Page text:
Attack attempts involving the USA’s National Security Agency’s exploit are in hundreds of thousands daily.
It has been two years since EternalBlue opened the door to one of the nastiest ransomware outbreaks in history, known as WannaCryptor (or WannaCry). Since the now-infamous malware incident, attempts to use the exploit have only been growing in prevalence. Currently it is at the peak of its popularity, with users bombarded with hundreds of thousands of attacks every day.
The EternalBlue exploit was allegedly stolen from the National Security Agency (NSA) in 2016 and leaked online on April 14, 2017 by a group known as Shadow Brokers. The exploit targets a vulnerability in Microsoft’s implementation of the Server Message Block (SMB) protocol, via port 445. The flaw had been privately disclosed to and patched by Microsoft even before the WannaCryptor outbreak in 2017; yet, despite all efforts, vulnerable systems are widespread even to this day.
According to data from Shodan, there are currently almost a million machines in the wild using the obsolete SMB v1 protocol, exposing the port to the public internet. Most of these devices are in the United States, followed by Japan and the Russian Federation.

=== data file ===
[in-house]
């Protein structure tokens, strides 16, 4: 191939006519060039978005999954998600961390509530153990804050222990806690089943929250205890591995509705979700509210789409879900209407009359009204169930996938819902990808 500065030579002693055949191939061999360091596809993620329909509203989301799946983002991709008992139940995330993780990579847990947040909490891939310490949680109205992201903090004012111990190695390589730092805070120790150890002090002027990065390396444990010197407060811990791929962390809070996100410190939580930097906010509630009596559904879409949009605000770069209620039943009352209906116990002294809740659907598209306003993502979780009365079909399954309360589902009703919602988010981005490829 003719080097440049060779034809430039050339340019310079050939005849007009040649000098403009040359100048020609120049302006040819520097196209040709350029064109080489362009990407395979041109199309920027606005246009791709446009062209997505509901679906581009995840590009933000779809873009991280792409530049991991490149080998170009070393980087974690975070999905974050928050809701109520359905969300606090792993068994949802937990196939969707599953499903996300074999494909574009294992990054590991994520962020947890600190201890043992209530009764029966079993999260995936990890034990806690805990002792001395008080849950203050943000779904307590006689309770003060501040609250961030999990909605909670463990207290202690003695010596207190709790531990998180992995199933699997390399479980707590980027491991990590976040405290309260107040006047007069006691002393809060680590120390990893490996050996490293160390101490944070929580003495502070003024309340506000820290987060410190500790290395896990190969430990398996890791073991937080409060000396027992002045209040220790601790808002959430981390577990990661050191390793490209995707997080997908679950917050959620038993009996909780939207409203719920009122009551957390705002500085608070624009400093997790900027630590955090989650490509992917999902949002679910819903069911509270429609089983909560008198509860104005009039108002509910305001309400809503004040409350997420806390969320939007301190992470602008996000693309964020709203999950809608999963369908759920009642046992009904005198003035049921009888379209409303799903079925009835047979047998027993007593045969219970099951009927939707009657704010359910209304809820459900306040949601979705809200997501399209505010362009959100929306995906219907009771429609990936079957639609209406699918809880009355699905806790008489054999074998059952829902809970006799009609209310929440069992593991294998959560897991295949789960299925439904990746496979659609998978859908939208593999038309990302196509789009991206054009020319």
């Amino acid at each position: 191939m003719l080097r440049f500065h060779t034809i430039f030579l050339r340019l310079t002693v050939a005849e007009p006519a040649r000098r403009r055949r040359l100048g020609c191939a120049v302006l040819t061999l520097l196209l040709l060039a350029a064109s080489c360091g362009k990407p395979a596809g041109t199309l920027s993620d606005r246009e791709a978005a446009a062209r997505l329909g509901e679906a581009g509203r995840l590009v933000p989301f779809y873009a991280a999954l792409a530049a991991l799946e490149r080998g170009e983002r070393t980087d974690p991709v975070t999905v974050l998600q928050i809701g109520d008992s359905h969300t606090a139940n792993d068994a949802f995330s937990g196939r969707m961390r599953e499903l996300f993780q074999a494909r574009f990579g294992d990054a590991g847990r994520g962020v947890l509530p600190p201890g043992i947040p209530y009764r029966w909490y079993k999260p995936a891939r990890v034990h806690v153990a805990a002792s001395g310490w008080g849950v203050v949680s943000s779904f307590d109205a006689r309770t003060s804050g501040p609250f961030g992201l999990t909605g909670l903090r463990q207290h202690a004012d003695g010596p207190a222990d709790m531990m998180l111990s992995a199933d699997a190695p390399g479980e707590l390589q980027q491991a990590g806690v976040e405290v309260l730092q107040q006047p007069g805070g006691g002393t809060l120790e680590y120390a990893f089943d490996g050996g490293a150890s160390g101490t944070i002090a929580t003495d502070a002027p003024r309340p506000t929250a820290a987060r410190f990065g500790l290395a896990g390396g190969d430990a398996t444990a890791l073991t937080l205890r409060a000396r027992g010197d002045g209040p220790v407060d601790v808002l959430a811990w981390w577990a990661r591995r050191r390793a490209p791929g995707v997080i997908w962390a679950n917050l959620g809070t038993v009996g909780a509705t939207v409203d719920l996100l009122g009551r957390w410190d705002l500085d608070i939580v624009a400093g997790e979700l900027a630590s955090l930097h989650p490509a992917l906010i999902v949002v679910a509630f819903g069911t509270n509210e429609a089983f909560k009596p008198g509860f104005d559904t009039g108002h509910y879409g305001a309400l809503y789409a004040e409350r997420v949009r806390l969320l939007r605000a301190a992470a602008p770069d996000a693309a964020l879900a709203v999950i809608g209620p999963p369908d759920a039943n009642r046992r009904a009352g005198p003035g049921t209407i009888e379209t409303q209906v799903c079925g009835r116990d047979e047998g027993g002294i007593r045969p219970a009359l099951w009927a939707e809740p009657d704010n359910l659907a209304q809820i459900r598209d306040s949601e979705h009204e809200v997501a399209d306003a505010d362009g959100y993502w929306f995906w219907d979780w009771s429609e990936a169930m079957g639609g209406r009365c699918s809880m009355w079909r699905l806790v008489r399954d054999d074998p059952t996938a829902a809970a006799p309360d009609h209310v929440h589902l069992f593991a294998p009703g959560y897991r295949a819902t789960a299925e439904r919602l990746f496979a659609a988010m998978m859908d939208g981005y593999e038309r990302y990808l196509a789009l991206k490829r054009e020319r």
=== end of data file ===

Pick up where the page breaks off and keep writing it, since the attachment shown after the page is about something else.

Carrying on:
Poor security practices and lack of patching are likely reasons why malicious use of the EternalBlue exploit has been growing continuously since the beginning of 2017, when it was leaked online.
Based on ESET telemetry, attack attempts involving EternalBlue are reaching historical peaks, with hundreds of thousands of instances being blocked every day, as seen in Figure 1.
A similar trend can be observed by looking at the number of unique ESET clients reporting thousands of attempts to use the exploit daily, as seen in Figure 2.
Besides malicious use, EternalBlue numbers might also be growing due to its use for internal security purposes. As one of the most prevalent malicious tools, this exploit can be used by company security departments as a means for vulnerability hunting within corporate networks.
EternalBlue has enabled many high-profile cyberattacks. Apart from WannaCryptor, it also powered the destructive Diskcoder.C (aka Petya, NotPetya and ExPetya) campaign and the BadRabbit ransomware campaign in 2017. Well-known cyberespionage actors such as Sednit (aka APT28, Fancy Bear and Sofacy) were also caught using it against hotel Wi-Fi networks.
EternalBlue was also recently seen spreading Trojans and cryptomining malware in China – a return to what the vulnerability was first seen used for, even before the WannaCryptor outbreak – and was advertised by the black hats as the spreading mechanism for a new Ransomware-as-a-Service Yatron.
This exploit and all the cyberattacks it enabled so far highlight the importance of timely patching. Moreover, it emphasizes the need for a reliable and multi-layered security solution that can do more than just stop the malicious payload, such as protect against the underlying mechanism.